Stavroulakis v. Pelakanos, 58 Misc. 3d 1221(A) (N.Y. Sup. Ct. 2018), begins with a scenario familiar to anyone who frequently deals with business divorces. As an entity matures and succeeds, active investors in the business devote more and more time to it, while passive investors, whose capital may have been critical in the early going, continue to be passive but reap the rewards of the now-successful business to the dismay of the active investors.
The case concerned the Bareburger burger restaurants, which are primarily located in the United States, but also abroad. In all, there were six Bareburger founders, including plaintiff John Stavroulakis. Over time, they founded corporations, including one to franchise Bareburger restaurants (the “Corporation”). They developed a logo and received a trademark.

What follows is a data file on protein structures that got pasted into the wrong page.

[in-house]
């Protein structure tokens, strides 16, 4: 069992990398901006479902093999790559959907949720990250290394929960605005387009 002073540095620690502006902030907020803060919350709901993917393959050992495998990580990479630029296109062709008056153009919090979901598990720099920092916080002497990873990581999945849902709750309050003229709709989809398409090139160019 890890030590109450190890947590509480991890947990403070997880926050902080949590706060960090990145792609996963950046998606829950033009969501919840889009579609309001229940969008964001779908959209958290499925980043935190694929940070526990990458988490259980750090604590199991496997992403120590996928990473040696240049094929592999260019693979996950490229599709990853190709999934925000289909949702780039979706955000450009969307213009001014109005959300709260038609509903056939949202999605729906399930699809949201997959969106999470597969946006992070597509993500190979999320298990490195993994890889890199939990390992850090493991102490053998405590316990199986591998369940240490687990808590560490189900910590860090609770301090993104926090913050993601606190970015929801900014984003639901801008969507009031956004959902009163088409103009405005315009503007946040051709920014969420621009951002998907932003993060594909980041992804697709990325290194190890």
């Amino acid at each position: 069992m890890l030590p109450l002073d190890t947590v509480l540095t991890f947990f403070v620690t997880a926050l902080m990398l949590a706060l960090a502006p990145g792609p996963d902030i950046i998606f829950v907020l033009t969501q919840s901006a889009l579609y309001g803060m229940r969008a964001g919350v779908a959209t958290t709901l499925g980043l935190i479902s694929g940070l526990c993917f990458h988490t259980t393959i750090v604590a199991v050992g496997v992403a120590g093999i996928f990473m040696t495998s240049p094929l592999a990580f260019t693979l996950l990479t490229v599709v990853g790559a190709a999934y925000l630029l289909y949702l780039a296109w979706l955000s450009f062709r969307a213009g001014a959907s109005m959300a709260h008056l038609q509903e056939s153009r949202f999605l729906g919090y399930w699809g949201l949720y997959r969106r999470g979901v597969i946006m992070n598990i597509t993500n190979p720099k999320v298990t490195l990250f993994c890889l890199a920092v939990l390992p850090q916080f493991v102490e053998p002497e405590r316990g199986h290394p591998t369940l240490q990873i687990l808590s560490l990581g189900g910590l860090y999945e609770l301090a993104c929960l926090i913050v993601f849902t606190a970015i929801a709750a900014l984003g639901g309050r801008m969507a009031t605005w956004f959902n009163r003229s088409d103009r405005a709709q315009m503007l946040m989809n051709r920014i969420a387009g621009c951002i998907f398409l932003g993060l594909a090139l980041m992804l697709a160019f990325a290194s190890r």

Within a year of opening the first Bareburger in June 2009, the other founders (the “Founder Defendants”) had become frustrated by the relatively small amount of money they all had invested, including Stavroulakis, versus the significant amount of labor and time involved for everyone except Stavroulakis.
This frustration apparently led the Founder Defendants to take actions in violation of their duties to Stavroulakis and the Corporation. On April 1, 2011, they transferred all of the assets of the Corporation to Bareburger Group, LLC (the “LLC”) for no consideration. The Founder Defendants were equal 20% members in the LLC, but Stavroulakis was given no interest, nor was he told of its formation. The Founder Defendants continued to transfer assets from the Corporation to the LLC for no consideration even after Stavroulakis eventually got wind of the LLC and asserted his rights.
Stavroulakis filed a host of derivative actions on behalf of the Corporation against the Founder Defendants as well as a host of direct actions against them. After discovery, Stavroulakis moved for summary judgment on liability on his direct and derivative breach of fiduciary duty claims, among others. The court granted summary judgment.